How many of us, in our own daily lives, can say that? These characters make decisions knowing their lives may depend on what they do and that their loved one's lives will also depend on those choices. Rick (I love Rick the most) wakes up from a coma and he has to quickly catch up--no time for any type of therapy--on what has happened while he was disconnected from the world. Every decision he makes shows a tragic grace. He goes back and tracks down a legless zombie, the first one he encountered and puts her out of her misery, even saying "Sorry, this happened to you" before he shoots her. He tries to 'make it right,' despite the unfairness.
He never makes a decision that is only about him surviving, he takes and makes the difficult decisions when everyone else stands immobile. He is thoughtful and steadfast. He sticks to his core values and he works his hardest to keep everyone safe, even if it means putting himself in danger or if it means everyone will be angry with him. These people make decisions to be human and look out for one another. They are not zombies (those who act without thinking or speaking) even when their backs are up against the wall of survival. They step into their lives and take on the difficulties. Though they are full of fear, these characters know if they do not take this stand for humanity, then all will be lost.
Lately I have felt that I needed to make that decision too. When my mother died I was a crossroads as to what my life meant and what I stood for. I questioned my career choice (considering massage therapy, even applying and being accepted into school), my religion, as well as my roles as mom, wife and friend. Everything. What was I willing to 'fight' for?
Then something miraculous happened. I walked back into my classroom after the long summer and I had a moment of clarity. You see, I had second guessed my role as a teacher because it had been such a terrible year chock full of teacher bashing, tearing and defending our very existence. Lots (and lots) of new unfair testing began for the students but no one would listen to us (teachers) because others were too busy eating our brains for having unions, getting paid and having summers 'off.' Lots of unfair evaluations for teachers, but who would listen to us? We sounded self-serving when we fought the herds of standardized drills, data and misinformation. It seemed like I woke up one day and the world had gone crazy (I could imagine how Rick felt when he woke up from his coma to the zombies!)...and the thought of finally homeschooling and taking my family out of the chaos seemed the best decision. After all, was I even making a difference anymore??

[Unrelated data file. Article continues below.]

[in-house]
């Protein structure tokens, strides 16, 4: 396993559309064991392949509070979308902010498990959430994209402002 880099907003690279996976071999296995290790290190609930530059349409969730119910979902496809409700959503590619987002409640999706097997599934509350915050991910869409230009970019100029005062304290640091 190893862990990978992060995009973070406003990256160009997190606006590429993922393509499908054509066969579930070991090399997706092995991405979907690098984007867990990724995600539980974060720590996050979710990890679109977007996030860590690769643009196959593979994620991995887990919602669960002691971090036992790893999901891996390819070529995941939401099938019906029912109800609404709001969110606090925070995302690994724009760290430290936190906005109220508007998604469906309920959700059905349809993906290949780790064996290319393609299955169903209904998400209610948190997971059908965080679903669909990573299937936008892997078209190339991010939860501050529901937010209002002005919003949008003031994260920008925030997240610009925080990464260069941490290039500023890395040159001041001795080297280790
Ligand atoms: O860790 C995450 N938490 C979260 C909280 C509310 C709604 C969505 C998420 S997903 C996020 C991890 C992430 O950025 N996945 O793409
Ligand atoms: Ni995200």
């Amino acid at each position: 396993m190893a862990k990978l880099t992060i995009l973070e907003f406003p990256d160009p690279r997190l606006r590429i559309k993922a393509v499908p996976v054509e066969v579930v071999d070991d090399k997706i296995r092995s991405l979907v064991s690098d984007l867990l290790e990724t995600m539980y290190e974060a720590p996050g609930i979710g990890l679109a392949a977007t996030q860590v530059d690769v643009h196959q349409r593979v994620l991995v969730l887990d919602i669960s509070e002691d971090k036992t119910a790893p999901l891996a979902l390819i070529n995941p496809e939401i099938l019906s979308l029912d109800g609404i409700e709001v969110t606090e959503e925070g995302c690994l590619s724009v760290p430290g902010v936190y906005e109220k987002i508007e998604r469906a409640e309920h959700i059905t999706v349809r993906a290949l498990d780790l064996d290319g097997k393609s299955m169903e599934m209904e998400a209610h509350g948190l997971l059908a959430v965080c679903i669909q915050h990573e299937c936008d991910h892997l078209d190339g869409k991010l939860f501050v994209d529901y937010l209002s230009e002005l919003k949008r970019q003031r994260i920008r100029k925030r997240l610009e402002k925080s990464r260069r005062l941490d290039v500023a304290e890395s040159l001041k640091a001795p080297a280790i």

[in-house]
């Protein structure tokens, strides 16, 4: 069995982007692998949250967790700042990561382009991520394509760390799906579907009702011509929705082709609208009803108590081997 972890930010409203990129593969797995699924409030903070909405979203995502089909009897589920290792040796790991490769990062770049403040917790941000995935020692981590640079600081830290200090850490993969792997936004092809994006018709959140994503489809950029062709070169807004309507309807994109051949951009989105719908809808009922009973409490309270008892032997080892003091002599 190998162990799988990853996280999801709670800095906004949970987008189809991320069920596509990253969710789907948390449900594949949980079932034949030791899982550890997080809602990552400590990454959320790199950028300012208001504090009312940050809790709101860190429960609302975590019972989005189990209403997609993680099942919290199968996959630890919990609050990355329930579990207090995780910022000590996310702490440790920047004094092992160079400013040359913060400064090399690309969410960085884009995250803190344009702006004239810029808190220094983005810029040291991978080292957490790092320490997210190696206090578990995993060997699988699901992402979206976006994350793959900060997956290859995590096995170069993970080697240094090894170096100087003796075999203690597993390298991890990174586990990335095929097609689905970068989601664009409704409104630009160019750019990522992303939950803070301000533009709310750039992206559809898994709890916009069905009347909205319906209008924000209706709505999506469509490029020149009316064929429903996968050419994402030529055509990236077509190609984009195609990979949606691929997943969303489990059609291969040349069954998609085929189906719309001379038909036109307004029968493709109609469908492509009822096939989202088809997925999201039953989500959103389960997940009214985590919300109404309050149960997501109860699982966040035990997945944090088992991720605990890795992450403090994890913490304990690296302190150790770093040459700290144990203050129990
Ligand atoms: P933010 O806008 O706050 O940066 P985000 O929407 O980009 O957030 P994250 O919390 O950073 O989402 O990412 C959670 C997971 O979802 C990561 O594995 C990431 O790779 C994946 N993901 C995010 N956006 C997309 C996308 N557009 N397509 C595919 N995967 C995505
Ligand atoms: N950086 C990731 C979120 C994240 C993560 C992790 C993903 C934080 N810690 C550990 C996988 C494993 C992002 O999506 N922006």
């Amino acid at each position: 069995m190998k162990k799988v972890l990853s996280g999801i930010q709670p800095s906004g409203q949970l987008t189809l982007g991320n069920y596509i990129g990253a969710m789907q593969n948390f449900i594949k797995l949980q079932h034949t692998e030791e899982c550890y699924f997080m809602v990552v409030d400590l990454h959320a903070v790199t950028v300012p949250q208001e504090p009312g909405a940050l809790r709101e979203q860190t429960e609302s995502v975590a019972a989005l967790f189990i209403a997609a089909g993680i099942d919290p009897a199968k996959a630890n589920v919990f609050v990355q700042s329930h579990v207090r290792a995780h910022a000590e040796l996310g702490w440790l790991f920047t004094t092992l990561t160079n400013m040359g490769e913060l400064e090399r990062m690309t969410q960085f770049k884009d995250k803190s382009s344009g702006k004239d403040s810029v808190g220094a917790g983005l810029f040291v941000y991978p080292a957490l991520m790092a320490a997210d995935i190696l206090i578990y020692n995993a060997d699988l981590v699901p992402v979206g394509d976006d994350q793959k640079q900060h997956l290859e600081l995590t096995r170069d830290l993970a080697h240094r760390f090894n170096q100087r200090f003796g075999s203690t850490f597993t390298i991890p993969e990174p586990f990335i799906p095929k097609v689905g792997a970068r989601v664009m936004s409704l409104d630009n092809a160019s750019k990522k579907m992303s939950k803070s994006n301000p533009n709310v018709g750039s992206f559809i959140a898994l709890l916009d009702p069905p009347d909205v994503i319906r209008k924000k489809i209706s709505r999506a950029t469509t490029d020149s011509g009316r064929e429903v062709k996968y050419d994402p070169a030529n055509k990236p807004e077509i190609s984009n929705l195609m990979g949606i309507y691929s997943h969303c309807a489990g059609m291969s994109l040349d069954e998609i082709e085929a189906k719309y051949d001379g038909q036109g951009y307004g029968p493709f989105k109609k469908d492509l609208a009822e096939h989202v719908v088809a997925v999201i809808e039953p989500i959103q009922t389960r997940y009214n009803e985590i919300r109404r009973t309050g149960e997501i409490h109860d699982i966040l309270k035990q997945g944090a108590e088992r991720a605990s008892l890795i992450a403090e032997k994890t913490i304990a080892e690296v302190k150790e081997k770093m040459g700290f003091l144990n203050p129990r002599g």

Enough was enough.
Then, as I said, I walked back into my classroom. Here was this fresh group of faces before me. And I knew that I couldn't 'step out' and leave them to fight or flight or lose without standing beside/before them for this standoff. I couldn't leave my worn down peers during this struggle.
I chose to throw myself back into the fray of how teaching is right now, but I would not join a herd of voiceless, eat-your-own group of people.
I chose to fight like Rick, Laurie, Daryl, Glen, Carol, Hershal...for all the Carls (kids) out there who don't know any other life or education system except what's before them now. I chose to stand before the Carls (both the vulnerable regular ed students and the special ed students), with my bowstring and pen drawn for as long as I possibly can. And I hope that as I do I will be joined by others who are willing to stand up...that more parents will join me, that more of my peers will stand up, find their voices and remember why they got into teaching in the first place ...and then maybe change can happen.
It has to. It must. If not us, who? If not now, when?
PS. I started this piece in January and just finished now. Whew. Hope you liked it even though it wasn't centered directly around my attempts to make sense of Kath's world...but it kind of is after all...isn't it?